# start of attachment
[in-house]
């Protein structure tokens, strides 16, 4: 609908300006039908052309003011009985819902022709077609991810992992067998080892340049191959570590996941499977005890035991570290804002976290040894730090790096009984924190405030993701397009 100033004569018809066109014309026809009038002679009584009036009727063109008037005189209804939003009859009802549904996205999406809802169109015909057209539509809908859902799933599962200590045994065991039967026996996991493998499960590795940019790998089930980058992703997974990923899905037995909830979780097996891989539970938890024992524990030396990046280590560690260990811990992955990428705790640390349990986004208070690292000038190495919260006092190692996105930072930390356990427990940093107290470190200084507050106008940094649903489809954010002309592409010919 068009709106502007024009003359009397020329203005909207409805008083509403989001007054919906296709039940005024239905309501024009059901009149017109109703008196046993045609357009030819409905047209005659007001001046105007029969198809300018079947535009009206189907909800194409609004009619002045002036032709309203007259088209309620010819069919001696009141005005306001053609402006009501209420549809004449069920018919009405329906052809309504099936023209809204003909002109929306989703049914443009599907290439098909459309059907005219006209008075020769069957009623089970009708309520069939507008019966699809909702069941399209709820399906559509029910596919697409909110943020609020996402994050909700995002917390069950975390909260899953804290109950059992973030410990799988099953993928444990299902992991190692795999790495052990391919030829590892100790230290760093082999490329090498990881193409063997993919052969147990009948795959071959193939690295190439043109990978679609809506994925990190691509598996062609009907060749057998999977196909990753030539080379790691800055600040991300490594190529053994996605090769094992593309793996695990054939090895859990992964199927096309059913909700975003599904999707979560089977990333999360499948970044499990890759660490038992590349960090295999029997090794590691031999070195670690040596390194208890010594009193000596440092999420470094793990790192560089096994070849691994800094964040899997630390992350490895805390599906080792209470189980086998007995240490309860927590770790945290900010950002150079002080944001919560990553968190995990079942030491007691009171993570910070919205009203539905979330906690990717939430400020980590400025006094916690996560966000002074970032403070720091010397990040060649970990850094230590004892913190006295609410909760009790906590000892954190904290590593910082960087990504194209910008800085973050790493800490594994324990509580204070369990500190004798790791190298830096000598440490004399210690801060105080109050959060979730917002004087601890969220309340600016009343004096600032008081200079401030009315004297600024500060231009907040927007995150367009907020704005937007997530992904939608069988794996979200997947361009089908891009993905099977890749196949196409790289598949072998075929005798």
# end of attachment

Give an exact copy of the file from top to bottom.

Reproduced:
[in-house]
């Protein structure tokens, strides 16, 4: 609908300006039908052309003011009985819902022709077609991810992992067998080892340049191959570590996941499977005890035991570290804002976290040894730090790096009984924190405030993701397009 100033004569018809066109014309026809009038002679009584009036009727063109008037005189209804939003009859009802549904996205999406809802169109015909057209539509809908859902799933599962200590045994065991039967026996996991493998499960590795940019790998089930980058992703997974990923899905037995909830979780097996891989539970938890024992524990030396990046280590560690260990811990992955990428705790640390349990986004208070690292000038190495919260006092190692996105930072930390356990427990940093107290470190200084507050106008940094649903489809954010002309592409010919 068009709106502007024009003359009397020329203005909207409805008083509403989001007054919906296709039940005024239905309501024009059901009149017109109703008196046993045609357009030819409905047209005659007001001046105007029969198809300018079947535009009206189907909800194409609004009619002045002036032709309203007259088209309620010819069919001696009141005005306001053609402006009501209420549809004449069920018919009405329906052809309504099936023209809204003909002109929306989703049914443009599907290439098909459309059907005219006209008075020769069957009623089970009708309520069939507008019966699809909702069941399209709820399906559509029910596919697409909110943020609020996402994050909700995002917390069950975390909260899953804290109950059992973030410990799988099953993928444990299902992991190692795999790495052990391919030829590892100790230290760093082999490329090498990881193409063997993919052969147990009948795959071959193939690295190439043109990978679609809506994925990190691509598996062609009907060749057998999977196909990753030539080379790691800055600040991300490594190529053994996605090769094992593309793996695990054939090895859990992964199927096309059913909700975003599904999707979560089977990333999360499948970044499990890759660490038992590349960090295999029997090794590691031999070195670690040596390194208890010594009193000596440092999420470094793990790192560089096994070849691994800094964040899997630390992350490895805390599906080792209470189980086998007995240490309860927590770790945290900010950002150079002080944001919560990553968190995990079942030491007691009171993570910070919205009203539905979330906690990717939430400020980590400025006094916690996560966000002074970032403070720091010397990040060649970990850094230590004892913190006295609410909760009790906590000892954190904290590593910082960087990504194209910008800085973050790493800490594994324990509580204070369990500190004798790791190298830096000598440490004399210690801060105080109050959060979730917002004087601890969220309340600016009343004096600032008081200079401030009315004297600024500060231009907040927007995150367009907020704005937007997530992904939608069988794996979200997947361009089908891009993905099977890749196949196409790289598949072998075929005798």